War of the Rebellion: Serial 107 Page 0205 Chapter LXIII. THE GETTYSBURG CAMPAIGN.

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for the night on South Mountain. Started again in the morning of the 10th, passed Mount Carmel Church, through Keedysville, crossed Little and Big Antietam Creeks, and bivouacked for the following night on the Antietam battle field. July 11 passed through Sharpsburg, Md., and staid that night some distance beyond it. Took up the line of march again on the 12th day of July and stopped for the night within supporting distance of the Twelfth Corps. Moved up to the intrenchments on the 13th, where we remained until the afternoon, when we again moved to the road on our right, on which we proceeded some distance and then encamped. ReMained there on the 14th. Orders were promulgated on the 15th in the morning to move. Took up the line of march again, and passing through Fairplay, Md., moved on the turnpike to Sharpsburg, passed through that town, and encamped two miles beyond it for the night. The weather was extremely hot and sultry, and several men were sunstruck during that day's march. Left again on the morning of the 16th, and passing through Pleasant Valley encamped within sight of the fortifications of Maryland Heights and four miles from Harper's Ferry. Before leaving the loyal States I must remark that the people of both Pennsylvania and Maryland welcomed us wherever we passed with apparently joy, displaying the Stars and Stripes and singing national songs. They also aided us in every possible way, sometimes sacrificing their own comforts for that of the tre Potomac and into Virginia on the 17th of July in the afternoon, and staid that night about three miles beyond Harper's Ferry. Moved again at 4 a. M. on the 18th of July, and passing through Loudoun Valley encamped near Hillsborough, Va. Took up our line of march on the 19th and halted one mile beyond Berryville, Va. Started again on the morning of the 20th toward Snicker's gap, turned off near Snickersville to the left, marched along the Blue Ridge Mountains, and remained that night near Upperville, Va. Staid there during the day of the 21st of July and until noon of the 22nd of July, when we marched toward Piedmont Station, Va., where we bivouacked for the night.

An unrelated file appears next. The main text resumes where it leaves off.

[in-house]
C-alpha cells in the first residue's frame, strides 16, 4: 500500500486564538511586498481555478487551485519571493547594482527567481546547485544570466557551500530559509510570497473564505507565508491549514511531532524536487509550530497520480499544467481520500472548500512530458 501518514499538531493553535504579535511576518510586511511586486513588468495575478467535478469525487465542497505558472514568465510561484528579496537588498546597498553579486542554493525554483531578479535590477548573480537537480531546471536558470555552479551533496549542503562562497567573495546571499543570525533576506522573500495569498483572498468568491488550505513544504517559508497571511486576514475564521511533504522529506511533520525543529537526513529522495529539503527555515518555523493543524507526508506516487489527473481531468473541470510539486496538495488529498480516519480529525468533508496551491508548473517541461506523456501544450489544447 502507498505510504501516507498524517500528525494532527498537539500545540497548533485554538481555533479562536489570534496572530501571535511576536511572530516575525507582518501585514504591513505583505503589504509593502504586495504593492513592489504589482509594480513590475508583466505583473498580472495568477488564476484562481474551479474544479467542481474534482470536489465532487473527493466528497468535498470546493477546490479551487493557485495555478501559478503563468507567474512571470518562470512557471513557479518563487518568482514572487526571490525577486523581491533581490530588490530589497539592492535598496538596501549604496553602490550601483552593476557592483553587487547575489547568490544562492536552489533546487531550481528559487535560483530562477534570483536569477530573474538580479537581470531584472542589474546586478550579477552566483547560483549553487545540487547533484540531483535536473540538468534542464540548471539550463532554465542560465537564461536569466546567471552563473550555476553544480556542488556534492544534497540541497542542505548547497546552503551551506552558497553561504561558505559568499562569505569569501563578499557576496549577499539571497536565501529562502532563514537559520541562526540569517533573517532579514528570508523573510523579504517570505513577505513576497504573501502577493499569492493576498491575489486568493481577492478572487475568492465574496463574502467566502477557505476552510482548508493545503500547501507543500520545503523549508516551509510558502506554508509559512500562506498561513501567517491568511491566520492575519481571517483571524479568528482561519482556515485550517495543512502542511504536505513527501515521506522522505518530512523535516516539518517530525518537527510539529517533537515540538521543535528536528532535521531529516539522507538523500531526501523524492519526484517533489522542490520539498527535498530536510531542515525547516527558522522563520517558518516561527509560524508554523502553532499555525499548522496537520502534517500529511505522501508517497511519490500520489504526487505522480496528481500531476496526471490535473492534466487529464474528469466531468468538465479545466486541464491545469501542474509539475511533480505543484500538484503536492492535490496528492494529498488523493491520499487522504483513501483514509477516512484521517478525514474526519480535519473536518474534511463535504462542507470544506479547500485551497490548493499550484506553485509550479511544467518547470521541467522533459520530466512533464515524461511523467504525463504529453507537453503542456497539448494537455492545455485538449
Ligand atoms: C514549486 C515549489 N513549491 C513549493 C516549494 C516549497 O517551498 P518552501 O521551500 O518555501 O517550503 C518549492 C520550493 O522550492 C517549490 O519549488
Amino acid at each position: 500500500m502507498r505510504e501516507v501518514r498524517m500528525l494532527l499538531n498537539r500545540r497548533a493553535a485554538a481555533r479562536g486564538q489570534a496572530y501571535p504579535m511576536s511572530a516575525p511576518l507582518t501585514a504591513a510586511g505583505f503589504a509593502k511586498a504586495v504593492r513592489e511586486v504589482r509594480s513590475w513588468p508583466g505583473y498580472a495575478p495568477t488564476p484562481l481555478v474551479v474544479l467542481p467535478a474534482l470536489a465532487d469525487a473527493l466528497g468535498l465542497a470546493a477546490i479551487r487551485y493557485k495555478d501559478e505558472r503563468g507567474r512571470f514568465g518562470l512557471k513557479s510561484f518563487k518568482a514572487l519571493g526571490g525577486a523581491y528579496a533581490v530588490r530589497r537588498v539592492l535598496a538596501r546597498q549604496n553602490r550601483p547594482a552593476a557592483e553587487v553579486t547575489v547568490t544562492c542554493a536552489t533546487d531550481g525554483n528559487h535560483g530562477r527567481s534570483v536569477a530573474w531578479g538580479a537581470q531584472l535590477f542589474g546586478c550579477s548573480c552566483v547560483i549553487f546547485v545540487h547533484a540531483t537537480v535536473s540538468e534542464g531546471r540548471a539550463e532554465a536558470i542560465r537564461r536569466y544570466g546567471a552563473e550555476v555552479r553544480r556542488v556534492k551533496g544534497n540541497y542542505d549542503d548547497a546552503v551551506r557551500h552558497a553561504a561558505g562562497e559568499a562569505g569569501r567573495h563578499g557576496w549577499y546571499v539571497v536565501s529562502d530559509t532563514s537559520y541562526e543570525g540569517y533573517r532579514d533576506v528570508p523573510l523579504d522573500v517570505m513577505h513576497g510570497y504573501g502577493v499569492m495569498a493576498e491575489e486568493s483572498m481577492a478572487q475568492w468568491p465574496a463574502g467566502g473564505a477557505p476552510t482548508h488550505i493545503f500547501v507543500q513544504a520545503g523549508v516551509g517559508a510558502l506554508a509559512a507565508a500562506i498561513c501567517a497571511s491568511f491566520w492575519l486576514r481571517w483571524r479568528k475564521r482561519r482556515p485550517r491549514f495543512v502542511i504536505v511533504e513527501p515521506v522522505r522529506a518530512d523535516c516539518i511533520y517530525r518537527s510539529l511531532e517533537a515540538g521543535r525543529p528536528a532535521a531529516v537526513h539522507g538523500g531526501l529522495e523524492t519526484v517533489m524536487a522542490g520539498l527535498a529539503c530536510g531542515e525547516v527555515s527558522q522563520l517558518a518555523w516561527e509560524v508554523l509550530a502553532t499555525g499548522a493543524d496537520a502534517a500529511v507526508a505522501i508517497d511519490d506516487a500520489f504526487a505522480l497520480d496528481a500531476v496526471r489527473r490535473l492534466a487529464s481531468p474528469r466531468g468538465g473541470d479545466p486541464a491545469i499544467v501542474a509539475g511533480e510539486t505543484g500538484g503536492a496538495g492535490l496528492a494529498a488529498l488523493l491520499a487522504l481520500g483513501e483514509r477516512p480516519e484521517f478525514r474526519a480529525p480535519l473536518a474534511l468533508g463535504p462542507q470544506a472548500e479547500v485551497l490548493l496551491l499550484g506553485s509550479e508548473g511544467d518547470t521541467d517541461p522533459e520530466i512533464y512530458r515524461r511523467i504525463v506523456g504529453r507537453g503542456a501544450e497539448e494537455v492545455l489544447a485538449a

On the morning of the 23rd orders were received to move. The regiment was consequently decamped at 4 o'clock in the morning and marched on the road toward Manassas Gap, where we arrived at about 1 p. M. Here again, in anticipation of an engagement, the so-often-tried veterans of this regiment were snapping caps, cleaning and preparing their arms for the soon to come trial. After a short delay, occasioned by the skirmishing in front, the regiment was formed in close column by division and advanced toward the mountains. My pen can hardly describe the difficulty of ascending and descending the two gigantic mountains which lay on the road to the front; adding to it a big swamp at the foot of the second mountain, which this regiment had to pass. I may justly add that none but the often-tried heroes could have passed through the fatigues of such a march and accomplish what they subsequently did. After passing through the swamp and ascending another less steep mountain, the regiment was halted and time allowed to those men to join who had not been able to follow up with the same rapidity with which the head of the column had marched, of which opportunity they availed themselves. The column was then deployed and marched left in front through a ravine and then fronted and formed in the brigade line. The men were cautioned to load their pieces and after a short stay they were ordered to charge bayonets. Though I never doubted their courage, the effect which this order had on the men by far surpassed my expectations. They charged over one and then another hill with an endurance rarely witnessed. Using their hands to aid their progress they at last reached the summit of the hill on which the enemy